Jacob Wiegand, Deseret News
Protesters gather outside the State Capitol during the "March for Our Lives" in Salt Lake City on Saturday, March 24, 2018.

The current wave of activism among younger Americans on the issue of gun violence has the potential of becoming the kind of social movement that ends up defining a generation, just as that generation ends up defining and determining future policy on that issue. The same can be said to some extent in regard to the matters of sexual harassment in the workplace and gender inequality.

It seems younger Americans — millennials and their successors in “Generation Z” — choose to view these problems as solvable only through social and cultural reorientation as opposed to incremental adjustments in policy. To them, incidents of school shootings aren’t disparate events with different motivations and outcomes. They most often speak of them in terms of their cumulative impact, leaving children feeling unsafe in their schools.

Similarly, they seem to view cases of serial sexual harassment not so much as a matter of individual behavior correctable by changes in law or policy, but as the manifestations of a culture that has placed men and women in different categories — to the detriment of women, who are more often victimized and subject to unequal treatment.

In the fervor of their activism, they value changes in policy and law only to the extent those changes further the cause of creating new culture. The change they seek is both elemental and existential. They will come to realize, however, as did activists during the civil rights movement, that changing the world happens over time and indeed comes in a series of gradual but meaningful steps.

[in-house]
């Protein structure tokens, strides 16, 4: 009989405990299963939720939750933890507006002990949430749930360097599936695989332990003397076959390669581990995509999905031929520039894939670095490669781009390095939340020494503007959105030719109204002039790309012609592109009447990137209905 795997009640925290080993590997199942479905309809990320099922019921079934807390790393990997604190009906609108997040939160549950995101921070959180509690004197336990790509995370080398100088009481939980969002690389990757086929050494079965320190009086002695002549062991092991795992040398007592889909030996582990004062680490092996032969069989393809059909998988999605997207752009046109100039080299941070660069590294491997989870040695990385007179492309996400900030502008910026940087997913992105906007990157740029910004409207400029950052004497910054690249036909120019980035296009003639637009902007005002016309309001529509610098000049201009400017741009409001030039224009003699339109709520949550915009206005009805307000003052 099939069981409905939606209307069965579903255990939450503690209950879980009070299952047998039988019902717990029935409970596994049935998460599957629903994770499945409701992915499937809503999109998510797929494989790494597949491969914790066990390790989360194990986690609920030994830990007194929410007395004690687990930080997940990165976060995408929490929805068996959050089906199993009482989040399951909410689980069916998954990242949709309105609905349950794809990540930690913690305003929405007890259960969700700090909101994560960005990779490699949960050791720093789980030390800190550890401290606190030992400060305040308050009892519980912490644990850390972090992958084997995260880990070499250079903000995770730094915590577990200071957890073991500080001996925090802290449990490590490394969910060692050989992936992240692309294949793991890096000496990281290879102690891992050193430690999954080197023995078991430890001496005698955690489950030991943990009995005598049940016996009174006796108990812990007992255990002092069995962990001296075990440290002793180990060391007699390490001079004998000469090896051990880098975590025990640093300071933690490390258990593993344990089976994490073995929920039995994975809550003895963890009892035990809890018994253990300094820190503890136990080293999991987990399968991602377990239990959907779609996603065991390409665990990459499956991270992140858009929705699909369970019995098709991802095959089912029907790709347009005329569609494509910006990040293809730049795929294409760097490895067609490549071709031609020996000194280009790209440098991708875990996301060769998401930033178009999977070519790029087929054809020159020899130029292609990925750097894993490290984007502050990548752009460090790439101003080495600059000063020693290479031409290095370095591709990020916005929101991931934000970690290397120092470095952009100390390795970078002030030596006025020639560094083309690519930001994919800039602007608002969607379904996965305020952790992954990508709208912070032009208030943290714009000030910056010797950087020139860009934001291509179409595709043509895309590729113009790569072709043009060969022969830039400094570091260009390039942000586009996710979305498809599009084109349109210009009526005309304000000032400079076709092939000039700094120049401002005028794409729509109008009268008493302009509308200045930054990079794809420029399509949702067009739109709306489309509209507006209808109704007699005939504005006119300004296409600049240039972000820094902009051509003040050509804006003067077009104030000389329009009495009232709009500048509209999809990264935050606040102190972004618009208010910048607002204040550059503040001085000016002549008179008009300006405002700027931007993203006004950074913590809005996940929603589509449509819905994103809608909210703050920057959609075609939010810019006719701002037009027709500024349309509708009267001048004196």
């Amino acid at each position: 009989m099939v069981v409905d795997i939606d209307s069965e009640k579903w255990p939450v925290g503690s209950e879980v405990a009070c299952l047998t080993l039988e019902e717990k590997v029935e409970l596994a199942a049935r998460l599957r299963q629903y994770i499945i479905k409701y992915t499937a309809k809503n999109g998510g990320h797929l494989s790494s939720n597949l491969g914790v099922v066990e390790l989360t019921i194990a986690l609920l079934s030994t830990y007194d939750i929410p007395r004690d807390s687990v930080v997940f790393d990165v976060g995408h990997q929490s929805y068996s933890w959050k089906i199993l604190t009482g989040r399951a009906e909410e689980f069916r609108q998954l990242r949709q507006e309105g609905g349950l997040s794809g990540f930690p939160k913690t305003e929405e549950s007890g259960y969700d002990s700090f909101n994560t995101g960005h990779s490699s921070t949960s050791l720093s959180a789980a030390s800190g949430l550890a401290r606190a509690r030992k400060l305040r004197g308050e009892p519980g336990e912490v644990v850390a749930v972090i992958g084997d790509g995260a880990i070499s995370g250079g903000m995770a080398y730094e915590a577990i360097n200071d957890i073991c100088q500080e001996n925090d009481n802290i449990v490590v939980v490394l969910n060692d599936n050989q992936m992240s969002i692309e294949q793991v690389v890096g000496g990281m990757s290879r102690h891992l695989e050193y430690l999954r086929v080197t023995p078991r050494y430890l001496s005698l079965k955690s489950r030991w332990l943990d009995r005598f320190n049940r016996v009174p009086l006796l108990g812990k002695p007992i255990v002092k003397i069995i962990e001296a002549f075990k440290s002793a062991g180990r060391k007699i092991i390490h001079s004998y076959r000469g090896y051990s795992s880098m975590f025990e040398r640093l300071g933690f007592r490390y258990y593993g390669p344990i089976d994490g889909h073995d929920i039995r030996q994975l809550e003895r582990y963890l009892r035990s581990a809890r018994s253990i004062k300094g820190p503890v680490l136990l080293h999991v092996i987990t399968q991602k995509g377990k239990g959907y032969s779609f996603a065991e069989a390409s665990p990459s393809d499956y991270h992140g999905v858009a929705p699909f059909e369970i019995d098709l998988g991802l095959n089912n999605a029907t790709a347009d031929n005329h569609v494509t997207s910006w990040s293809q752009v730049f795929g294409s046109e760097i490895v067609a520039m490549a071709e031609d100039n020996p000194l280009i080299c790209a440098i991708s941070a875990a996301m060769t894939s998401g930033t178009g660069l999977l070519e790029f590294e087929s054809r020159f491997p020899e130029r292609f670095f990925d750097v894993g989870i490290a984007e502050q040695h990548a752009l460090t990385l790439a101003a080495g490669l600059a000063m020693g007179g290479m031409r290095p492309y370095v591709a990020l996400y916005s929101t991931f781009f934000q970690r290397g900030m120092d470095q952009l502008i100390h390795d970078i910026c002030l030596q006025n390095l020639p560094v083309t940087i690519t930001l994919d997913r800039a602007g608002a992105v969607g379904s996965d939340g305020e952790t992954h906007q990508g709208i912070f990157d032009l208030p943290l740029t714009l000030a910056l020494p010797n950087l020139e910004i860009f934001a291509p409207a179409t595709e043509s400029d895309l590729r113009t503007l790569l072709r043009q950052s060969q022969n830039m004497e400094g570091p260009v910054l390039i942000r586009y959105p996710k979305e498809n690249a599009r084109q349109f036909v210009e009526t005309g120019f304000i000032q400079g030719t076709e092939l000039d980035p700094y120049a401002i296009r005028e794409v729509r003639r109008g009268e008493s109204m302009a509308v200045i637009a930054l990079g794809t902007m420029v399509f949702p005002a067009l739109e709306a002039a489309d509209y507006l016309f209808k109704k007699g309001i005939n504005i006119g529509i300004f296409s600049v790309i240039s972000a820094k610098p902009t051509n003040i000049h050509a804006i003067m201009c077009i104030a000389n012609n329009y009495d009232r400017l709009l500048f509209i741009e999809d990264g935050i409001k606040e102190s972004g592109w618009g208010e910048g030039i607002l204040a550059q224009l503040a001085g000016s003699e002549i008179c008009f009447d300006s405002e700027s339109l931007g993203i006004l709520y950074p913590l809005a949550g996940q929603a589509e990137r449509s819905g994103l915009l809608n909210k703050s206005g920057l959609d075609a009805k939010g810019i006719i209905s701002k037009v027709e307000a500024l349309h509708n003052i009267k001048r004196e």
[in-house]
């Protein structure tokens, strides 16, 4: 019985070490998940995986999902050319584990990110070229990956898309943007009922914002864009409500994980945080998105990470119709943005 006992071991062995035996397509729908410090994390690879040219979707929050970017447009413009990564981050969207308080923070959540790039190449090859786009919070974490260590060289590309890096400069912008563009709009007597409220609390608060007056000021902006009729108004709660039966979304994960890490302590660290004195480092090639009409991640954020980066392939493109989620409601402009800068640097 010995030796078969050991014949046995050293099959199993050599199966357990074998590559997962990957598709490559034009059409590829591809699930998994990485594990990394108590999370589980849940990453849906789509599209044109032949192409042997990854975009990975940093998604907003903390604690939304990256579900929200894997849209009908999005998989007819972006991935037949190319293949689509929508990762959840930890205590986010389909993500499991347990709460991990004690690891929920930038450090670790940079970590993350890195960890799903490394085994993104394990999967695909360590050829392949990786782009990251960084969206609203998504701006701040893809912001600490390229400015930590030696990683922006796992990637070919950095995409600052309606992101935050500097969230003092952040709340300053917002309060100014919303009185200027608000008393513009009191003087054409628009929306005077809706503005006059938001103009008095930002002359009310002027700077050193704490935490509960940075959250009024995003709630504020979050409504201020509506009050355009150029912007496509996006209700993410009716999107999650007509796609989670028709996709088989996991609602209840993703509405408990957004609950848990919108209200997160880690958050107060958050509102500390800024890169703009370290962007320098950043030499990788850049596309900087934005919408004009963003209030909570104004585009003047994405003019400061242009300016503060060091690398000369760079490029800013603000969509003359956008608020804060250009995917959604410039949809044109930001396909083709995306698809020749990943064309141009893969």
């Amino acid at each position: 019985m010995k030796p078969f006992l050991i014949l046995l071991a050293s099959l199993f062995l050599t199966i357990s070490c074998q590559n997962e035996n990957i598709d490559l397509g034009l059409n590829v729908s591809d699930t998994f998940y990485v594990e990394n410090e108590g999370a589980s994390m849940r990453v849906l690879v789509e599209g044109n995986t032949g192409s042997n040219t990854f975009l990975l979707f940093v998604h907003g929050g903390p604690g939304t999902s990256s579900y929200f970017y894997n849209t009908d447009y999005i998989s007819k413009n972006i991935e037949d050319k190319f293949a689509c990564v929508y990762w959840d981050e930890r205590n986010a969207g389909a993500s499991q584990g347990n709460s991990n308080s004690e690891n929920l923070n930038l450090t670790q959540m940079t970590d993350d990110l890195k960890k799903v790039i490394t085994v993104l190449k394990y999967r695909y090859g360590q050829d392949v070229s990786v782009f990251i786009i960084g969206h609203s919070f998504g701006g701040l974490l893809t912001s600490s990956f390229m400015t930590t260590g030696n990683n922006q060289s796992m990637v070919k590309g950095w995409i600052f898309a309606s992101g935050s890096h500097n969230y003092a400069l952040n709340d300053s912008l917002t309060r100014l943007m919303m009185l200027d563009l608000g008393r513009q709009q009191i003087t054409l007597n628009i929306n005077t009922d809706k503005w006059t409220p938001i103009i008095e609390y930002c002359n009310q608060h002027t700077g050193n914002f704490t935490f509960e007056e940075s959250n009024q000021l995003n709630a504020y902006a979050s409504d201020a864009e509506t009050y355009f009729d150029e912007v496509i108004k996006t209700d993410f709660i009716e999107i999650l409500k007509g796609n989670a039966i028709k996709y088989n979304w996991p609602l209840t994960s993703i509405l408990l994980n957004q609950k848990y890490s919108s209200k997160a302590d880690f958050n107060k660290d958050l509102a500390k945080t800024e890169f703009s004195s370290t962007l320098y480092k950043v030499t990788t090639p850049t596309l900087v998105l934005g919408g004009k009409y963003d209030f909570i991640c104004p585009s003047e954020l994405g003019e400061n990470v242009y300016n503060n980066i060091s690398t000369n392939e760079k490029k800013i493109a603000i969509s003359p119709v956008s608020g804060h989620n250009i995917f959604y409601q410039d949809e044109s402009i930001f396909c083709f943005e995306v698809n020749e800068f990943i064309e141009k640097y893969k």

To their credit, the impassioned and articulate students of Marjory Douglas Stoneman High School are advocating change based on reforms of gun laws, not an outright ban on gun possession, as some of their critics have alleged. They seem to instinctively understand that creating the kind of world they want will require temporal reform, one day at a time.

After the shooting rampage that claimed 17 lives at their school in Parkland, Florida, they have led a wave of activism that is energizing, compelling and, in many ways, unprecedented. By staging rallies and giving voice to their concerns through traditional and social media, they are taking advantage of the democratic process in a way that should be considered admirable, whether one agrees with their cause. Their success, however, will depend on whether all that energy translates into action in the voting booth, which is by no means a certainty.

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Younger Americans have traditionally not voted at levels comparable to older generations, though the turnout among millennials was larger in 2016 than in the 2012 elections. Americans 18-29 now comprise the largest segment of the nation’s base of eligible voters. Should that generational cohort come to agreement on any major issue, it has the power to effect real change by electing into public office those with sympathetic views.

That many younger Americans are choosing activism over apathy is a healthy development. The current groundswell of engagement suggests they are poised and willing to participate in the processes of governing, which, if they do, they can influence and even dominate by sheer force of their numbers.